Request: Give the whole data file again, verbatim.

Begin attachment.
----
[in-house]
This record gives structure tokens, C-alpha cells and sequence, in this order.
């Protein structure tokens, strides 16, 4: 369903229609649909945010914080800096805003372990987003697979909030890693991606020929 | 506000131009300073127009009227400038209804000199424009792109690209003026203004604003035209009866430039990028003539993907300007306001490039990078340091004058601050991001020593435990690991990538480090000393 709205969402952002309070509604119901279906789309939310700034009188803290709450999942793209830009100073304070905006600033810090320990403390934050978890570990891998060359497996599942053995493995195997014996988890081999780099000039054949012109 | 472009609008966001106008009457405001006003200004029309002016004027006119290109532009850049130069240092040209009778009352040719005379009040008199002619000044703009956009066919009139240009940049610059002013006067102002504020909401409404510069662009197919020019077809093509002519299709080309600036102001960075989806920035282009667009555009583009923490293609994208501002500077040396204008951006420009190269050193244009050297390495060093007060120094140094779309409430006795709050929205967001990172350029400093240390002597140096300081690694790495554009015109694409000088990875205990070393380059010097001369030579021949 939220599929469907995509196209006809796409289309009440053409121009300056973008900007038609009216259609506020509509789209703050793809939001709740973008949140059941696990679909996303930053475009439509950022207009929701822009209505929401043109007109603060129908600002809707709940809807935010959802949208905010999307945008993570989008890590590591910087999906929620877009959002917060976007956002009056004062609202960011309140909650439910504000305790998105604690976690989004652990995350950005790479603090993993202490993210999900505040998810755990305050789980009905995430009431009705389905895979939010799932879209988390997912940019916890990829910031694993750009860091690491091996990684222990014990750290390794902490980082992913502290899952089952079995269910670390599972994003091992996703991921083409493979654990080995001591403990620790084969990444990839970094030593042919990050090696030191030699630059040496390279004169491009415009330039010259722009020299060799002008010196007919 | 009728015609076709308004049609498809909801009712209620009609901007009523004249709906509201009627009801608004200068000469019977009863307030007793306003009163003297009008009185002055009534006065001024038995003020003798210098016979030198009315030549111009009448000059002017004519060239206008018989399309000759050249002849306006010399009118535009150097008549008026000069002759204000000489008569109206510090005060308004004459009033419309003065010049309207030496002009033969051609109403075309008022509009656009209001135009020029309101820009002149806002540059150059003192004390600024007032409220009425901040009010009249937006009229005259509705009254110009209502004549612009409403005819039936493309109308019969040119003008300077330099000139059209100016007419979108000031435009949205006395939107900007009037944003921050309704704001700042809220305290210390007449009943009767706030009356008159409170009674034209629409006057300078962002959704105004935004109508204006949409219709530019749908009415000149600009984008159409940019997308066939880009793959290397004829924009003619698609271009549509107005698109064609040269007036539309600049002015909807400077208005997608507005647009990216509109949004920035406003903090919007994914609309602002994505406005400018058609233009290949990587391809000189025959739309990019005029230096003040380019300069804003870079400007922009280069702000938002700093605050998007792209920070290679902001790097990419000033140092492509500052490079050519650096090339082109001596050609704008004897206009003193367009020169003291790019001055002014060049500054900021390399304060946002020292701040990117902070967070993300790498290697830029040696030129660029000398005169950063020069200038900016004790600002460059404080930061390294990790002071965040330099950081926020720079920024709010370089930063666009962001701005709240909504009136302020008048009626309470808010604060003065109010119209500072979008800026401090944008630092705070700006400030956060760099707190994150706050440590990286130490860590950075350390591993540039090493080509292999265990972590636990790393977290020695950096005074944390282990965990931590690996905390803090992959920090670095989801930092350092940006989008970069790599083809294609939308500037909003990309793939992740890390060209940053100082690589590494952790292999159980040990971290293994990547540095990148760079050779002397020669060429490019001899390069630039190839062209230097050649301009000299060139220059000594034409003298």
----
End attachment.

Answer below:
[in-house]
This record gives structure tokens, C-alpha cells and sequence, in this order.
């Protein structure tokens, strides 16, 4: 369903229609649909945010914080800096805003372990987003697979909030890693991606020929 | 506000131009300073127009009227400038209804000199424009792109690209003026203004604003035209009866430039990028003539993907300007306001490039990078340091004058601050991001020593435990690991990538480090000393 709205969402952002309070509604119901279906789309939310700034009188803290709450999942793209830009100073304070905006600033810090320990403390934050978890570990891998060359497996599942053995493995195997014996988890081999780099000039054949012109 | 472009609008966001106008009457405001006003200004029309002016004027006119290109532009850049130069240092040209009778009352040719005379009040008199002619000044703009956009066919009139240009940049610059002013006067102002504020909401409404510069662009197919020019077809093509002519299709080309600036102001960075989806920035282009667009555009583009923490293609994208501002500077040396204008951006420009190269050193244009050297390495060093007060120094140094779309409430006795709050929205967001990172350029400093240390002597140096300081690694790495554009015109694409000088990875205990070393380059010097001369030579021949 939220599929469907995509196209006809796409289309009440053409121009300056973008900007038609009216259609506020509509789209703050793809939001709740973008949140059941696990679909996303930053475009439509950022207009929701822009209505929401043109007109603060129908600002809707709940809807935010959802949208905010999307945008993570989008890590590591910087999906929620877009959002917060976007956002009056004062609202960011309140909650439910504000305790998105604690976690989004652990995350950005790479603090993993202490993210999900505040998810755990305050789980009905995430009431009705389905895979939010799932879209988390997912940019916890990829910031694993750009860091690491091996990684222990014990750290390794902490980082992913502290899952089952079995269910670390599972994003091992996703991921083409493979654990080995001591403990620790084969990444990839970094030593042919990050090696030191030699630059040496390279004169491009415009330039010259722009020299060799002008010196007919 | 009728015609076709308004049609498809909801009712209620009609901007009523004249709906509201009627009801608004200068000469019977009863307030007793306003009163003297009008009185002055009534006065001024038995003020003798210098016979030198009315030549111009009448000059002017004519060239206008018989399309000759050249002849306006010399009118535009150097008549008026000069002759204000000489008569109206510090005060308004004459009033419309003065010049309207030496002009033969051609109403075309008022509009656009209001135009020029309101820009002149806002540059150059003192004390600024007032409220009425901040009010009249937006009229005259509705009254110009209502004549612009409403005819039936493309109308019969040119003008300077330099000139059209100016007419979108000031435009949205006395939107900007009037944003921050309704704001700042809220305290210390007449009943009767706030009356008159409170009674034209629409006057300078962002959704105004935004109508204006949409219709530019749908009415000149600009984008159409940019997308066939880009793959290397004829924009003619698609271009549509107005698109064609040269007036539309600049002015909807400077208005997608507005647009990216509109949004920035406003903090919007994914609309602002994505406005400018058609233009290949990587391809000189025959739309990019005029230096003040380019300069804003870079400007922009280069702000938002700093605050998007792209920070290679902001790097990419000033140092492509500052490079050519650096090339082109001596050609704008004897206009003193367009020169003291790019001055002014060049500054900021390399304060946002020292701040990117902070967070993300790498290697830029040696030129660029000398005169950063020069200038900016004790600002460059404080930061390294990790002071965040330099950081926020720079920024709010370089930063666009962001701005709240909504009136302020008048009626309470808010604060003065109010119209500072979008800026401090944008630092705070700006400030956060760099707190994150706050440590990286130490860590950075350390591993540039090493080509292999265990972590636990790393977290020695950096005074944390282990965990931590690996905390803090992959920090670095989801930092350092940006989008970069790599083809294609939308500037909003990309793939992740890390060209940053100082690589590494952790292999159980040990971290293994990547540095990148760079050779002397020669060429490019001899390069630039190839062209230097050649301009000299060139220059000594034409003298």